So, the phone directory in Feist wasn’t protected because it wasn’t subject to copyright at all.  But, if it had been, a phone directory is exactly the sort of document that wouldn’t be subject to copyright protection.  As we continue down this road, we will see another type of document that is “factual” and generally considered unable to be copyrighted: a document listing the rules of a game;
·      “The amount and substantiality of the portion used in relation to the copyrighted work as a whole”[16] – This one is easy.  How much of the original work did the copier use and how much of the copier’s work is used from the original?  While this might seem like an easy consideration, “no plagiarist can excuse the wrong by showing how much of his work he did not pirate.”[17]  What we are really concerned with is whether or not the passages that “qualitatively embodied [the author’s] distinctive expression”[18] were taken, or the “heart of the work.”[19]; and
·      “The effect of the use upon the potential market for or value of the copyrighted work.”[20] – This one is also pretty easy.  Does publishing the copy (for free or for a price) impair the author of the original work’s ability to get paid for her authorship?  If so, you are done.

These four factors are weighed against each other, but with no factor having a controlling role.[21]  If a copier can prove that, on balance, the factors weigh more in favor of the copy’s equities than in favor of the copyright holder’s equities, then the copy is a fair use and will be protected.  Educational copies are almost always acceptable.  Commercial copies, unsurprisingly, generally are not.

So, I think I am sitting pretty in writing this blog.  Most of the publisher’s whose material I cite to have given some sort of license for using their material.  Additionally, my uses fall pretty well within the fair use categories.  This blog is for educational, scholarly, and research purposes.  It also encompasses portions of commentary, criticism, and (when I’m really on the ball) news reporting. 

Without going into the case law about how I fare on the four fair use factors, I think I come out pretty well.  The purpose and character of my use is not for profit and it’s educational (see above).  The nature of the copyrighted works I cite to is something that we’re going to be debating for some time.  While some of them are going to be clearly subject to copyright, other’s may or may not be.  Those that are merely expressions of facts or rules may or may not have a substantial level of originality in their arrangement—or they may not!  I don’t use much copyrighted material in my blog posts and what little I use is not the majority of what I’m writing.  Additionally, it is not the “heart” of the material I’m quoting.  Finally, you know I’m not getting paid for this thing, so that works for me.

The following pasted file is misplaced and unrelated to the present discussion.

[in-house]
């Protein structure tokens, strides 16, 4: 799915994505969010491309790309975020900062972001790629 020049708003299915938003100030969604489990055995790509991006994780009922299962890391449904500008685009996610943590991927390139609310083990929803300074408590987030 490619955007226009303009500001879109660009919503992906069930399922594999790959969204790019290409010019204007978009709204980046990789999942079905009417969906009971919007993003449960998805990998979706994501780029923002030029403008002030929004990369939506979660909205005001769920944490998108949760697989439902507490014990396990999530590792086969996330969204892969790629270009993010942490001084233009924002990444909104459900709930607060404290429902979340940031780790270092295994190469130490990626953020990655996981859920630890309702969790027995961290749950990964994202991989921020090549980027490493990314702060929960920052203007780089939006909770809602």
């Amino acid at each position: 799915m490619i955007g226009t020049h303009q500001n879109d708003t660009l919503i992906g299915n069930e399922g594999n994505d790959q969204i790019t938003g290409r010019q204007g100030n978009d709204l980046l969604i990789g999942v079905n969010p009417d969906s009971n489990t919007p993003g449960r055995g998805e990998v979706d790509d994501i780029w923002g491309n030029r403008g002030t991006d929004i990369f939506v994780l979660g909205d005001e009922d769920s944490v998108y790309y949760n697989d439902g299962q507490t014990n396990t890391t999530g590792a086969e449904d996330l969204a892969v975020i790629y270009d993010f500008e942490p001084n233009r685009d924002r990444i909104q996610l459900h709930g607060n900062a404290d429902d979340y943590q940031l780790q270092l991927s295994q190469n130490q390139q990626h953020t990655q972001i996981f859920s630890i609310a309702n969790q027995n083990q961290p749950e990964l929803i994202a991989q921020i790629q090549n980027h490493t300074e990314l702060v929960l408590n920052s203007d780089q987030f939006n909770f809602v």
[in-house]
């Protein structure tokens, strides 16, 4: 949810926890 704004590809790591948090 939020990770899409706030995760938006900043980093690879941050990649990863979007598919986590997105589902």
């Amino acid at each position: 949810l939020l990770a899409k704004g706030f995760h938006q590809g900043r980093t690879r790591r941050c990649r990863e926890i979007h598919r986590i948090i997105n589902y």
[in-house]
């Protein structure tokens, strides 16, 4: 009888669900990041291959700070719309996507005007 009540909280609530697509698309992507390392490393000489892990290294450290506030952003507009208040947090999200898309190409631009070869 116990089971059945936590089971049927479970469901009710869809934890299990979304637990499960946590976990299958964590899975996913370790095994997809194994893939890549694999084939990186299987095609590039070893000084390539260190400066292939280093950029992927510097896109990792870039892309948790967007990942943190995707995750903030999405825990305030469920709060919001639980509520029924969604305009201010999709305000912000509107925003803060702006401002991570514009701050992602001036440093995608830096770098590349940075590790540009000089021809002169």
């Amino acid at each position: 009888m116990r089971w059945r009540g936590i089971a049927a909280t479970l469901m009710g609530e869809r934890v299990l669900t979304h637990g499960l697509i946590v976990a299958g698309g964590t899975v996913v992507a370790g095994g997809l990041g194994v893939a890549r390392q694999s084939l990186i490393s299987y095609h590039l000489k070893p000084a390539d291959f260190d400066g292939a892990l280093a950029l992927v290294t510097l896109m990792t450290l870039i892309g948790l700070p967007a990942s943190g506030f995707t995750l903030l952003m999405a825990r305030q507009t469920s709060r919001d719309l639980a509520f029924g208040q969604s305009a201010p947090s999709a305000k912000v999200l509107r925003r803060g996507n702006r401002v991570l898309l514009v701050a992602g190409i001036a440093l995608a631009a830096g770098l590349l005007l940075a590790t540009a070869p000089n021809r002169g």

I know I promised you Ponyfinder and hip-hop, but this post is getting long.  We will do the analysis on Ponyfinder as fair use parody another time.  But, just so you have something to sink your teeth into, check out:

This original song
This parody of the song

This original work
This "parody" of it.

[1] 17 U.S.C. § 107 (2012).
[2] 17 U.S.C. § 107(1) (2012).
[3] Infra is lawyer-speak for below.
[4] 17 U.S.C. § 107(2) (2012).
[5] 499 U.S. 340 (1991)
[6] Id. at 343-44.
[7] Id. at 344.
[8] Id.
[9] Id. at 345.
[10] Id. at 347.
[11] Id. at 349.
[12] Id.
[13] Id. at 362.
[14] Id. at 359.
[15] Id. at 350 (quoting Baker v. Selden, 101 U.S. 99, 103 (1880).
[16] 17 U.S.C. § 107(3) (2012).
[17] Sheldon v. Metro-Goldwyn Pictures Corp., 81 F.2d 49, 56 (CA2), cert. denied, 298 U.S. 669 (1936).
[18] Harper & Row Publishers v. Nation Enterprises, 471 U.S. 539, 565 (1985).
[19] Id.
[20] 17 U.S.C. § 107(4) (2012).
[21] Though there is some scholarly research out there that argues that the nature/purpose and the economic disenfranchisement prongs are, in fact, controlling.  See Barton Beebe, An Empirical Study of U.S. Copyright Fair Use Opinions, 1978-2005, 156 U. Pa. L. Rev. 549 (2008).